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The Right to Food: A Global Overview

Listed author(s):
  • Susan Randolph

    (University of Connecticut)

  • Shareen Hertel

    (University of Connecticut)

Access to food is essential to human survival and the “right to food” is a fundamental human right whose fulfillment impinges on the realization of most other human rights. Yet the pervasiveness of human hunger worldwide starkly illustrates the ongoing failure to fulfill the "right to food." This chapter defines the right and analyzes its evolution in international human rights law. It then examines the extent to which commitments to respect, protect, and fulfill the right to food at the international and national levels are upheld in practice. The chapter finds that failure to fulfill the right to food in part reflects old challenges including the failure to integrate human rights law with the commitments, agendas, and laws governing international financial institutions, transnational corporations, trade agreements, and other aspects of the international economic governance architecture. Additionally, however, it reflects new challenges posed by climate change, increased meat consumption on the part of a growing global middle class, and the shift toward biofuel production.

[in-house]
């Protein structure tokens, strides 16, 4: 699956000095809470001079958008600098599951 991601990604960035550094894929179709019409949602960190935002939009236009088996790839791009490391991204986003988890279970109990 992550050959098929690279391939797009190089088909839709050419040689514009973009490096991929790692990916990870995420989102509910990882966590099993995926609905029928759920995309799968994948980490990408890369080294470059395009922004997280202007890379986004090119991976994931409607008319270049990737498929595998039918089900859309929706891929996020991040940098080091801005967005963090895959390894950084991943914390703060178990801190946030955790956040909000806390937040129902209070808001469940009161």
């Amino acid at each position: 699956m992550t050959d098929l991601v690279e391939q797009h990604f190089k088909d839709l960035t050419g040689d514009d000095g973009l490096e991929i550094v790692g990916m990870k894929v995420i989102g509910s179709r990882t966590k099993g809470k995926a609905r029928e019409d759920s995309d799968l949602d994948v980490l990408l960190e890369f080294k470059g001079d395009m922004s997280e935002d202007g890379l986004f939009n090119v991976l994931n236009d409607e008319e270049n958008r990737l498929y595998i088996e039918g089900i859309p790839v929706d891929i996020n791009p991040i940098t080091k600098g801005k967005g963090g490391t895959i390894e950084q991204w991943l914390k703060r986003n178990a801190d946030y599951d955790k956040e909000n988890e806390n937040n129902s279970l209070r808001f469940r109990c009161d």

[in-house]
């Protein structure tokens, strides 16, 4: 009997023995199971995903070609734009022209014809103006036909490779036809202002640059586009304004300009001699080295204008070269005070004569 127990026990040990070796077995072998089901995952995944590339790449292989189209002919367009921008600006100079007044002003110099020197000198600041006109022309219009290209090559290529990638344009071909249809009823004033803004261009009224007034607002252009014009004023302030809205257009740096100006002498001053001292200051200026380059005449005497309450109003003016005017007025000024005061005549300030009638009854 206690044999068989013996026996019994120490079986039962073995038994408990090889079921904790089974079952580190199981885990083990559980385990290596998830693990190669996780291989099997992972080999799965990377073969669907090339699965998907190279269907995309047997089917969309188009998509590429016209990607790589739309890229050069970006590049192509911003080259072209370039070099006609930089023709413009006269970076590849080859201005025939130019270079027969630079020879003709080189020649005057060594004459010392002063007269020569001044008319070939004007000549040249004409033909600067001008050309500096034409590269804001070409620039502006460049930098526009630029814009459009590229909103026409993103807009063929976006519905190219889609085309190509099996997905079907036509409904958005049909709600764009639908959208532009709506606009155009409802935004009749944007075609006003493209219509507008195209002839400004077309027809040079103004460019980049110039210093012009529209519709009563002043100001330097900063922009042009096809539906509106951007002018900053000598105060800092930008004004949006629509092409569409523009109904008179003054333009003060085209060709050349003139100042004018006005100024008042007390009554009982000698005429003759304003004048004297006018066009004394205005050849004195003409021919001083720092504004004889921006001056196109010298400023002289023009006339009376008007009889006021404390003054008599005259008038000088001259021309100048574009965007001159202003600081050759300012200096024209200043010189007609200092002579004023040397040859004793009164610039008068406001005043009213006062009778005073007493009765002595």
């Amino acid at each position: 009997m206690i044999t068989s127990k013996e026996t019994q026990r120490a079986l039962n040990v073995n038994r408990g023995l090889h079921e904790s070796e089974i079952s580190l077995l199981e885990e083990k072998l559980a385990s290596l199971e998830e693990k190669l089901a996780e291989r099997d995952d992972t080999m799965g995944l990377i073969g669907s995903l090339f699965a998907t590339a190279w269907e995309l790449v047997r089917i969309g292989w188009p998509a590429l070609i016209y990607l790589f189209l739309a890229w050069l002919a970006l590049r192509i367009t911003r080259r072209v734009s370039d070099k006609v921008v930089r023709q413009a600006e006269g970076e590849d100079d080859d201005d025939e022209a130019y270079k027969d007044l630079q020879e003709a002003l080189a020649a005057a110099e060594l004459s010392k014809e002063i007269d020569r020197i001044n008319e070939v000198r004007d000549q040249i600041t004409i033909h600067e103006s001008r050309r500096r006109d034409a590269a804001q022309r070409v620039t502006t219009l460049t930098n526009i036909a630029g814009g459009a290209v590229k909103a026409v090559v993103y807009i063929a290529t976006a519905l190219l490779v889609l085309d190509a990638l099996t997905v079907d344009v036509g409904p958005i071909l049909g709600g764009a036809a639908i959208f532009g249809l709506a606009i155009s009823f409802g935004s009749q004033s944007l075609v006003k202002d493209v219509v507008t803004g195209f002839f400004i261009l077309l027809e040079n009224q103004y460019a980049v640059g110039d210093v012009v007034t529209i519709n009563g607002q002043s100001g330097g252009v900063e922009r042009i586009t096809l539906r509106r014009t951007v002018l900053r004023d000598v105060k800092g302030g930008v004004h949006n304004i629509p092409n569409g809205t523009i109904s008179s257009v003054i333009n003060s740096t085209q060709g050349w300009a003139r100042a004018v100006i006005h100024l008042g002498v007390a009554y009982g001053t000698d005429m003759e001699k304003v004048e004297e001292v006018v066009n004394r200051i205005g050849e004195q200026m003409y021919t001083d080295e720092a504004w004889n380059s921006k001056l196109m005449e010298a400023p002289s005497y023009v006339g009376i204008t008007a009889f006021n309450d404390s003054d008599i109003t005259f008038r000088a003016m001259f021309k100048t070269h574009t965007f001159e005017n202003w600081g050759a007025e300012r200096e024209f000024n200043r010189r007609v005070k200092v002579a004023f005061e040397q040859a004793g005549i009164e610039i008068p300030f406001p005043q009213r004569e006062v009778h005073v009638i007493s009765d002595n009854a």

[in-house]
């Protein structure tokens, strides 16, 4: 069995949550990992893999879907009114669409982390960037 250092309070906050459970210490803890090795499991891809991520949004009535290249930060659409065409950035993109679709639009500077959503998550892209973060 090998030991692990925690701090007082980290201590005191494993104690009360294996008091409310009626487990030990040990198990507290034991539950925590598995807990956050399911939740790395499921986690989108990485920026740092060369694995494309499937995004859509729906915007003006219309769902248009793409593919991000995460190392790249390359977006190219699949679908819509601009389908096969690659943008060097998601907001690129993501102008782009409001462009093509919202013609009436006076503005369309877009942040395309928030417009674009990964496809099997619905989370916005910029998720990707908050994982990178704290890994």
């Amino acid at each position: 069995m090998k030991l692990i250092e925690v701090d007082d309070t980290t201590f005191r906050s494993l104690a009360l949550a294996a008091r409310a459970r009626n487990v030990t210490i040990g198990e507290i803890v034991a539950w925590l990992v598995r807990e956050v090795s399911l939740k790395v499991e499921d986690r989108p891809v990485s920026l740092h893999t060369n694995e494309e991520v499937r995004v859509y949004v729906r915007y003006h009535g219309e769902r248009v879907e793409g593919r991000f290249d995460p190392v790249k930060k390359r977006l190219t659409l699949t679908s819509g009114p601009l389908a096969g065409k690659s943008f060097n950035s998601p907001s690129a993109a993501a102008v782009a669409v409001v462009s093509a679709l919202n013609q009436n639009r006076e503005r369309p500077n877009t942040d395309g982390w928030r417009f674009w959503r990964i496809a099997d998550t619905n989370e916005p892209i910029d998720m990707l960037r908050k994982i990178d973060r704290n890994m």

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Paper provided by University of Connecticut, Human Rights Institute in its series Economic Rights Working Papers with number 19.

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Length: 46 pages
Date of creation: Jul 2012
Handle: RePEc:uct:ecriwp:19
Note: We gratefully acknowledge the support of NSF grant # 1061457 in the preparation of this article. A revised version of this paper will appear in: Minkler, L. (Ed), 2012. The State of Economic and Social Human Rights: A Global Overview, Cambridge: Cambridge University Press.
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